SACRAMENTO -- A lone microphone sat perched on a table when media members assembled for a post-NBA trade deadline press briefing Thursday afternoon at Golden 1 Center. All 7 feet of Kings' general manager Vlade Divac lumbered up onto the stage, sat down and, in classic fashion, made jokes.
“Two days ago, I had a better deal, but it didn’t go through,” Divac said with a smile after further transforming the Kings' roster at the NBA trade deadline.
Of course, Divac was taking a self-deprecating jab at himself. Those are the words he spoke following the deadline trade of DeMarcus Cousins two years ago, and they went viral and made him a target around the league.
Divac has come a long way since that moment, and he continues to grow into his role. The fact that he was sitting alone on the stage speaks volumes about how far he has come.
Like raising a child, running an NBA franchise takes an army. But someone has to lead the way.
Standing along the side wall during the press conference was Ken Catanella, one of Divac’s three assistant GMs. Known for his work with the salary cap, Catanella had plenty to do with the Kings’ position coming into the trade deadline.
“I’m so thankful for the people that work with me,” Divac said. “I think we did a great job preparing ourselves for this time. We did a great job as a team.”
A series of conservative short-term deals allowed Sacramento to leverage expiring contracts and its existing $11 million in cap space as assets to acquire Harrison Barnes from the Dallas Mavericks.
Iman Shumpert’s expiring contract yielded Alec Burks and a second-round draft pick in a three-team trade with the Houston Rockets and the Cleveland Cavaliers. None of these deals would have worked without budget-conscious Catanella.
Brandon Williams and Peja Stojakovic stayed behind the scenes, but both were instrumental in supporting Divac as he navigated the treacherous trade deadline waters.
“It’s very easy to execute when you have a group of people that know each other very well,” Divac added while jokingly pointing out that Catanella was getting a raise for being the only one who showed up at the press conference to support him.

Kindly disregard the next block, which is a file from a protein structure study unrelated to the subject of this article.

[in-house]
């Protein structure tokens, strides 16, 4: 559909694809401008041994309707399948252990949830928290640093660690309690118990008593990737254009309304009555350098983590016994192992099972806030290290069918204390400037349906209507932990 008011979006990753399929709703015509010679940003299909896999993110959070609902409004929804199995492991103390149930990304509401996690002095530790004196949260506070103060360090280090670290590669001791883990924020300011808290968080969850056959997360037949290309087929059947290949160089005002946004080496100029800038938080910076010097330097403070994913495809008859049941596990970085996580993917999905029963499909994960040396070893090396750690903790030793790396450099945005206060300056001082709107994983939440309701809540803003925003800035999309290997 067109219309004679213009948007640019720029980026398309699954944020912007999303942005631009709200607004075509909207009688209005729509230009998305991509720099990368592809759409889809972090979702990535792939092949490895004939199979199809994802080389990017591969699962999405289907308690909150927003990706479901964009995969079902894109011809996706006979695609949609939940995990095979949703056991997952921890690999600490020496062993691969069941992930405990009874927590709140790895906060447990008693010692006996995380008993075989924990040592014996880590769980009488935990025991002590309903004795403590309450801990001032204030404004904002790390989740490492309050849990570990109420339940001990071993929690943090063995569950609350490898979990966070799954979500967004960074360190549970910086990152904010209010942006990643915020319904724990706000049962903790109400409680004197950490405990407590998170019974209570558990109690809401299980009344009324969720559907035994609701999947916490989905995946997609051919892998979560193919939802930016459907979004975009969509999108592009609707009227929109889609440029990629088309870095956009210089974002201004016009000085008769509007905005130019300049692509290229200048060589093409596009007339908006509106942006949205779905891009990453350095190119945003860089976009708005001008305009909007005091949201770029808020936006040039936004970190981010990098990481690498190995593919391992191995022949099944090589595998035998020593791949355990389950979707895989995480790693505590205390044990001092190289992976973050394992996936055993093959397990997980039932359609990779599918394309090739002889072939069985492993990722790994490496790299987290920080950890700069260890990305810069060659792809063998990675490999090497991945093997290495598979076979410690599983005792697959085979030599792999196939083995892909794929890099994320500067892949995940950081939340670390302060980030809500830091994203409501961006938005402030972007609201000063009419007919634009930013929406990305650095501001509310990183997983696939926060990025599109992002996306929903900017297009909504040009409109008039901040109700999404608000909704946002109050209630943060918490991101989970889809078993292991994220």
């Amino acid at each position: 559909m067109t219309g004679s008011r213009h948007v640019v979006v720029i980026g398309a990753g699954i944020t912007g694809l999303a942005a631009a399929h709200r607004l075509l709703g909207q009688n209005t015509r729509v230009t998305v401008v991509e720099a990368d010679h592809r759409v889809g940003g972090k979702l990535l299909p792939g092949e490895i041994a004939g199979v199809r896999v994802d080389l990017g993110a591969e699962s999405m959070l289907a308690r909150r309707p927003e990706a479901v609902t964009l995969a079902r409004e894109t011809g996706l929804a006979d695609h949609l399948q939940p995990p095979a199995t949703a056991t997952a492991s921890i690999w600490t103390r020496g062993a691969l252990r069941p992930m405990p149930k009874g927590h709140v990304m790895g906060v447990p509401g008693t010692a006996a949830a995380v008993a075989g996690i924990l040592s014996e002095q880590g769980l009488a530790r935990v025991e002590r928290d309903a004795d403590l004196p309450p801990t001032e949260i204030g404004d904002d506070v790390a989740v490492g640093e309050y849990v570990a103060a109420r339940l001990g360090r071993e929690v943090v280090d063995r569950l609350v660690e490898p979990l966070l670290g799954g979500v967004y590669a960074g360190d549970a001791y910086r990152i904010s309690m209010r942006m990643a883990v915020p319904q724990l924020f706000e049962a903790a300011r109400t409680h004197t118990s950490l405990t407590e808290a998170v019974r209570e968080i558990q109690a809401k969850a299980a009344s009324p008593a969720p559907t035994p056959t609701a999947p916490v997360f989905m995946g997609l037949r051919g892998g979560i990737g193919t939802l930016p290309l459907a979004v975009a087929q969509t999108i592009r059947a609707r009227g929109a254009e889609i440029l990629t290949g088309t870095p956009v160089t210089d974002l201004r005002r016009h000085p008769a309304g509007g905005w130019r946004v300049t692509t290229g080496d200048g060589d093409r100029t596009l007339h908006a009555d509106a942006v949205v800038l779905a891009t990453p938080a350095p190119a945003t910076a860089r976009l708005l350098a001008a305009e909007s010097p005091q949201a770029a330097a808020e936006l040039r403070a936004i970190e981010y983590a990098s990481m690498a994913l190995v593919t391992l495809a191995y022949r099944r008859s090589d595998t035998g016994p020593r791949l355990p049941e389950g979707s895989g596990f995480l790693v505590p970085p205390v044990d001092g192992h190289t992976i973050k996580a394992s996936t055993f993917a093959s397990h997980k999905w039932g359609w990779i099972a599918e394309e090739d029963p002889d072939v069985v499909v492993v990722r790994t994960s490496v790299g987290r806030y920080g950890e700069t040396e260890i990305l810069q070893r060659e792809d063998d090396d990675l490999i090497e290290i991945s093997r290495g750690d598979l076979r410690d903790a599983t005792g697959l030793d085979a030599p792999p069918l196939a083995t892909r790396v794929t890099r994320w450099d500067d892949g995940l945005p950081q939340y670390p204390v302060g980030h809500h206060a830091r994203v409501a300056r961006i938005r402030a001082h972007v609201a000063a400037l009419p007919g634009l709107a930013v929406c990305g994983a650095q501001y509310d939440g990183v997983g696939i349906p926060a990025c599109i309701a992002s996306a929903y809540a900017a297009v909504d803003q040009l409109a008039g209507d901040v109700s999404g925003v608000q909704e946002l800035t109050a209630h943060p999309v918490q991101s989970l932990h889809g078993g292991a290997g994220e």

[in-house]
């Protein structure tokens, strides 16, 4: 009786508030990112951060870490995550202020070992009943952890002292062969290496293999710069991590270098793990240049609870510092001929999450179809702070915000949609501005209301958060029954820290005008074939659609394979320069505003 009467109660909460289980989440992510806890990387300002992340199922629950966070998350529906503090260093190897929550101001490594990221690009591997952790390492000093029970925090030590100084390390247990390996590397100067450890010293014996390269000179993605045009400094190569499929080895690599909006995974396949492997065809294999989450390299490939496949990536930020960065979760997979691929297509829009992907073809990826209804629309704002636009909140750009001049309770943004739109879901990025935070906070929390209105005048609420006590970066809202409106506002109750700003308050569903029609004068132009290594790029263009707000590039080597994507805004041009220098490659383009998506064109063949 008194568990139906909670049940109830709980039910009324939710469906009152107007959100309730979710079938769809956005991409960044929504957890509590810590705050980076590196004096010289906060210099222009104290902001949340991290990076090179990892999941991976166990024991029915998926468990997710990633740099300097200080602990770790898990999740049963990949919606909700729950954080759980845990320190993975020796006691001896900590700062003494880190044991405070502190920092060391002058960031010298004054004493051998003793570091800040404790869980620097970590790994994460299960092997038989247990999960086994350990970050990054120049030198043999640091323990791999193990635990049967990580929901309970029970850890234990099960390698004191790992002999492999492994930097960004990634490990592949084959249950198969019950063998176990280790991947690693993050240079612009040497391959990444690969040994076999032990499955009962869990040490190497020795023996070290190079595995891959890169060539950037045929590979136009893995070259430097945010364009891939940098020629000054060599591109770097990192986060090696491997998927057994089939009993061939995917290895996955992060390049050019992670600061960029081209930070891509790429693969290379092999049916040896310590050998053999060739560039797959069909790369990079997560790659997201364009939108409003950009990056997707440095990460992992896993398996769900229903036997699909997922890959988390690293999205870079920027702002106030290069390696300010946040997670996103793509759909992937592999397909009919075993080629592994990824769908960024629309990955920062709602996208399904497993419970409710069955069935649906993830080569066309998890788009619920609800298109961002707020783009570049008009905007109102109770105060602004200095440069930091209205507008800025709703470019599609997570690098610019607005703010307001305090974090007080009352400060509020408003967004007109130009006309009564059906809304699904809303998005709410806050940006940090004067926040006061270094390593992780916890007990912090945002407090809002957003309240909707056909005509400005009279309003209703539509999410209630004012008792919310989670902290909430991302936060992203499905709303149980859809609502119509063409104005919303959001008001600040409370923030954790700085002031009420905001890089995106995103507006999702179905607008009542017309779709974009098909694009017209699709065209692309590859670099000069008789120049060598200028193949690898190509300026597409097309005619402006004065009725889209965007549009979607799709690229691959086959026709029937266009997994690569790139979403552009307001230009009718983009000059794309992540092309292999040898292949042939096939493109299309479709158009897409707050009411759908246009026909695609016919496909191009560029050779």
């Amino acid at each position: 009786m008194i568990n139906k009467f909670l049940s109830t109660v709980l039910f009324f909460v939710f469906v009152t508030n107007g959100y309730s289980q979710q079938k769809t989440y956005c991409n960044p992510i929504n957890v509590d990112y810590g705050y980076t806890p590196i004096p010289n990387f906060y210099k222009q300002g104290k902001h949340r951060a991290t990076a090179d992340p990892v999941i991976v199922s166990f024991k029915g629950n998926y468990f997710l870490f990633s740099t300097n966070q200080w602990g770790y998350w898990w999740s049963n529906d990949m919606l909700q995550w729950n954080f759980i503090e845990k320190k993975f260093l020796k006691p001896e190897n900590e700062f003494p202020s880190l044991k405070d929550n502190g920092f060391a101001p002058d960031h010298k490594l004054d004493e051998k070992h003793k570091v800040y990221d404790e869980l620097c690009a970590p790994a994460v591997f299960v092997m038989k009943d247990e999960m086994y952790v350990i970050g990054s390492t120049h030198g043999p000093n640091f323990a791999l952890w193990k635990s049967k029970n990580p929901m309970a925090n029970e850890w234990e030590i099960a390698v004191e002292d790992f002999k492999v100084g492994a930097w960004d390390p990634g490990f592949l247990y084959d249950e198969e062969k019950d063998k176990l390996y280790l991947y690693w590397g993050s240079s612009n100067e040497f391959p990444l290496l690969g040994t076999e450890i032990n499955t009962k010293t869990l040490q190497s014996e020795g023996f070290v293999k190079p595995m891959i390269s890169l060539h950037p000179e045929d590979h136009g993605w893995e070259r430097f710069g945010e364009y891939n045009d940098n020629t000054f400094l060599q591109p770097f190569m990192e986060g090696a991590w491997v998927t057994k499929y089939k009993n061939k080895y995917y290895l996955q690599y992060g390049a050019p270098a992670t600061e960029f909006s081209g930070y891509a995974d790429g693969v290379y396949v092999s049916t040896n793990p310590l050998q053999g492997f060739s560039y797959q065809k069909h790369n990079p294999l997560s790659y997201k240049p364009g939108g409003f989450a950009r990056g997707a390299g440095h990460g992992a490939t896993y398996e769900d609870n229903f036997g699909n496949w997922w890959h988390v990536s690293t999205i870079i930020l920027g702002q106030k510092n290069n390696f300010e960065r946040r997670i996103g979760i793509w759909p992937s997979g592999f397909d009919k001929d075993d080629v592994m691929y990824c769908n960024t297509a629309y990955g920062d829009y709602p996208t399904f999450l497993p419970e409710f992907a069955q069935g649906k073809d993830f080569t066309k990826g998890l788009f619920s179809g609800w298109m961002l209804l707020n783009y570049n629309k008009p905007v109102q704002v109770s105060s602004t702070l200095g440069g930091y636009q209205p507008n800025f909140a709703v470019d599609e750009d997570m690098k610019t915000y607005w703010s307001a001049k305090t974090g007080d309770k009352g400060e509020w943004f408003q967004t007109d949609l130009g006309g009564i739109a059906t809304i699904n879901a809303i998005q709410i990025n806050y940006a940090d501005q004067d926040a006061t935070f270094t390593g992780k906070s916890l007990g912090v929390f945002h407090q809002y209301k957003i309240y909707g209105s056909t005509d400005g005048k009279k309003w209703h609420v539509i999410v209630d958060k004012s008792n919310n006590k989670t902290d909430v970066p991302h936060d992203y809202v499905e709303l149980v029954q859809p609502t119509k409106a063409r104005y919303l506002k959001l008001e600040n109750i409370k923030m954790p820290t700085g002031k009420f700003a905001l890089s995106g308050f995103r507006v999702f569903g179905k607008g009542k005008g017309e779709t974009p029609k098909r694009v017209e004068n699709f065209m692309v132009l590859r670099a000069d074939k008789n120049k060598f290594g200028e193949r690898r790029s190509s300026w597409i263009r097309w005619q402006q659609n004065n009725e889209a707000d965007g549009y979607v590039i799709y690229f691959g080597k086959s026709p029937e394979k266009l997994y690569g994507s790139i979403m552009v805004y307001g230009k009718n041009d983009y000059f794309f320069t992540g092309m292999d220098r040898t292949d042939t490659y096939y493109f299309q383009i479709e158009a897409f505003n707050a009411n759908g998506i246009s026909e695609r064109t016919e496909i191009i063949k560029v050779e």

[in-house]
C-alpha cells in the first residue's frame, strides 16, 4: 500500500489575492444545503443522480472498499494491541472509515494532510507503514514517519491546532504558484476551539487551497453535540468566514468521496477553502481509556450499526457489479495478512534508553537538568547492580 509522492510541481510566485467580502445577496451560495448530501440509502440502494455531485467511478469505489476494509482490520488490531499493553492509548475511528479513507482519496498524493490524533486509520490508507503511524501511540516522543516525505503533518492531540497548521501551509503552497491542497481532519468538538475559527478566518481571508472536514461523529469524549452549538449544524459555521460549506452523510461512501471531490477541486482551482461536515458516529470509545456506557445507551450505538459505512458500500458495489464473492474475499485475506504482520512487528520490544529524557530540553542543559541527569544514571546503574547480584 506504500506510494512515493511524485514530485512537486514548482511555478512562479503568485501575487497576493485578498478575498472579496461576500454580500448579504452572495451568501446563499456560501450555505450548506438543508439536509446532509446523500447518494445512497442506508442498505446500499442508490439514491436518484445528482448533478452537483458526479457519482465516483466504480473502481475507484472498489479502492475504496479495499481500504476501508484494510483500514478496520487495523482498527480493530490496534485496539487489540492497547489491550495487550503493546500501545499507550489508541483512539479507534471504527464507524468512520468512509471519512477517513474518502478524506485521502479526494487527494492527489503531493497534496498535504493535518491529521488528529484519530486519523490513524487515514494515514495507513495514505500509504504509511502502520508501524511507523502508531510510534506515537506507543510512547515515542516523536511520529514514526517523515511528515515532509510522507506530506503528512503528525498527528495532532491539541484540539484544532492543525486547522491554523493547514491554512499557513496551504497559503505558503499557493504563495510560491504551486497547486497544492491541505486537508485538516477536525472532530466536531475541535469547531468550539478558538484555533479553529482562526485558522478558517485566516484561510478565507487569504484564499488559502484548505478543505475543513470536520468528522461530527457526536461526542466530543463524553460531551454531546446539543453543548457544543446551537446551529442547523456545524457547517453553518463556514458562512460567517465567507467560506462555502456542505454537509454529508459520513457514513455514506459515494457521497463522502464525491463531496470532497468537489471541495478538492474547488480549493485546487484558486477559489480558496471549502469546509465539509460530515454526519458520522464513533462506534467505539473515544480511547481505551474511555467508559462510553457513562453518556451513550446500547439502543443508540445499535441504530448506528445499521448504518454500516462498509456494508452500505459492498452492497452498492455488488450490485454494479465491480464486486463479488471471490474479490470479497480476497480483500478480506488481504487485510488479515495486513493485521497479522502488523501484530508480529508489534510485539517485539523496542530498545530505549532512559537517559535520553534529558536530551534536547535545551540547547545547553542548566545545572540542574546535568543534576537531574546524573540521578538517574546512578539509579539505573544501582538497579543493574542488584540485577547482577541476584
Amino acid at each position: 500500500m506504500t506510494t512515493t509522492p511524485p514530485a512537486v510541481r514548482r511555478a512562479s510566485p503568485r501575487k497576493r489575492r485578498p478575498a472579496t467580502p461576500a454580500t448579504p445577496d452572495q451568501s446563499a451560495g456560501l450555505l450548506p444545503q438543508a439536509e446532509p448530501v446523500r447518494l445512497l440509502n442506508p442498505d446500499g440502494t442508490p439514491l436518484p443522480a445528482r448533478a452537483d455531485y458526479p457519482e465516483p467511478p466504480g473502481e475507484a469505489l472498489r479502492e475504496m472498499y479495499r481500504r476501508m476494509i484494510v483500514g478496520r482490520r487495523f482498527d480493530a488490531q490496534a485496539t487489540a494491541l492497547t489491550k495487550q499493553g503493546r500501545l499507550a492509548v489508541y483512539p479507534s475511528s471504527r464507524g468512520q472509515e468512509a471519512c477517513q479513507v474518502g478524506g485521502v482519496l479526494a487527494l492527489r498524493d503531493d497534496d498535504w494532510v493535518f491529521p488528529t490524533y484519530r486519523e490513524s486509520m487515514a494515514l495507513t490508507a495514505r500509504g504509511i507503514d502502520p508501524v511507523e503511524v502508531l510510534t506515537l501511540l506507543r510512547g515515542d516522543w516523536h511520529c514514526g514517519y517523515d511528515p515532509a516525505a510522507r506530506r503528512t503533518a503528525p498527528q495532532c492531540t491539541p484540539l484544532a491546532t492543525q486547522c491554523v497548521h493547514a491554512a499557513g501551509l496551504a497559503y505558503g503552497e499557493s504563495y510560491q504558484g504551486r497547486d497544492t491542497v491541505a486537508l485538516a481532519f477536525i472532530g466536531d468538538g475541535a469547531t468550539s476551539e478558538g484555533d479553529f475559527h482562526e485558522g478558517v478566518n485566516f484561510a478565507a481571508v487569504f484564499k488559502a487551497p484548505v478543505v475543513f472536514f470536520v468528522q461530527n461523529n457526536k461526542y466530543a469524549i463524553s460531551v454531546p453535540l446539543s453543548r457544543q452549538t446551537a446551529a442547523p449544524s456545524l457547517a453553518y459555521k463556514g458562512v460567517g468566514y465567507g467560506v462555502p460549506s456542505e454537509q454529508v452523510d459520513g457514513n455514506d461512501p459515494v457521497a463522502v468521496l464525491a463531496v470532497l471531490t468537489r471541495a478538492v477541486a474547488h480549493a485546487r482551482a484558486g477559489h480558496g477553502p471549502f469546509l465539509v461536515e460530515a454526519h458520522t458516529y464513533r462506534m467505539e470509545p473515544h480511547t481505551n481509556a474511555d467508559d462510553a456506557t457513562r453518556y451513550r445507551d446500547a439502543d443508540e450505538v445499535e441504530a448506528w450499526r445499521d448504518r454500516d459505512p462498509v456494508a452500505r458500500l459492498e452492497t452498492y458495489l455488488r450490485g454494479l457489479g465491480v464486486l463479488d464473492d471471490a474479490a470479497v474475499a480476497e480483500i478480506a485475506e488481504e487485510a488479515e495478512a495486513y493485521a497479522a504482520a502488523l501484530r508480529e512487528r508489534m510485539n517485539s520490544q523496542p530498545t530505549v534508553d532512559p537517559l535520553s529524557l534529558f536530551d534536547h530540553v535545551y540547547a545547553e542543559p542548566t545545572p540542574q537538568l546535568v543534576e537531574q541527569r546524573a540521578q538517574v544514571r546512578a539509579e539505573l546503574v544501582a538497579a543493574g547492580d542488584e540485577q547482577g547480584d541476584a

Divac and his team had a clear set of objectives coming into the season as to how they would approach their assets. Initially, they were looking to leverage their expiring contracts and massive cap space to perhaps gain back a 2019 draft pick.
With the team winning, goals shifted, but the Kings’ front office never lost sight of the basic principles that have allowed the franchise to take giant leaps forward in their rebuild.
“Our focus going into this process was to improve our team and not jeopardize our future,” Divac said. “I think we achieved exactly what we tried. We brought talent that is going to help us be a better team, not just for now, but moving forward.”
Sacramento came into the deadline with a glaring hole at small forward, as well as a need for more talent. Shumpert was undersized for the position, and second-year forward Justin Jackson, who went to Dallas in the Barnes trade, wasn’t ready to take on the role full time.
After making it through the first half of the season with eight players on rookie scale contracts, Divac looked for and found a seasoned veteran who matched the team’s age arc.
At 26 years old, Barnes checked a lot of boxes for the Kings. He has the size and physical tools to step in and help right away. Also, his $24.1 million salary for this season with a player option next season at $25.1 million is manageable considering the team's overall cap structure.
“I see him as a player who’s going to help us go to the next level,” Divac said of Barnes. “Everything else about his playing position or whatever, that’s for Dave [Joerger] to decide how he’s going to make happen.”
It’s a hallmark of Divac’s managerial style. He’s learned what he knows and what he doesn’t. While he’s had to play peacekeeper on occasion, he lets the people around him do what they do best.
Barnes will have a chance to see if Sacramento is a good fit. The Kings took a gamble that he will decide to stay with the team beyond this season.
“We want to focus on the rest of the season, and we’re going to talk about it after, but definitely, we have interest to have him here for a long time,” Divac said.
Burks and Shumpert were a virtual wash financially, and the Kings picked up an additional second-round pick in the process. While it’s not an earth-shattering addition, it’s another transaction in a series of savvy moves that the team has pulled off.
Divac has made plenty of mistakes since taking over the Kings following the 2014-15 season, but he’s learned on the fly and made adjustments. He’s helped rebuild the franchise that he led as a player, and he’s positioned the team well for the future.
While it started off rocky, Divac has stabilized the Kings, who as of now sit only one game out of the Western Conference's No. 8 playoff spot.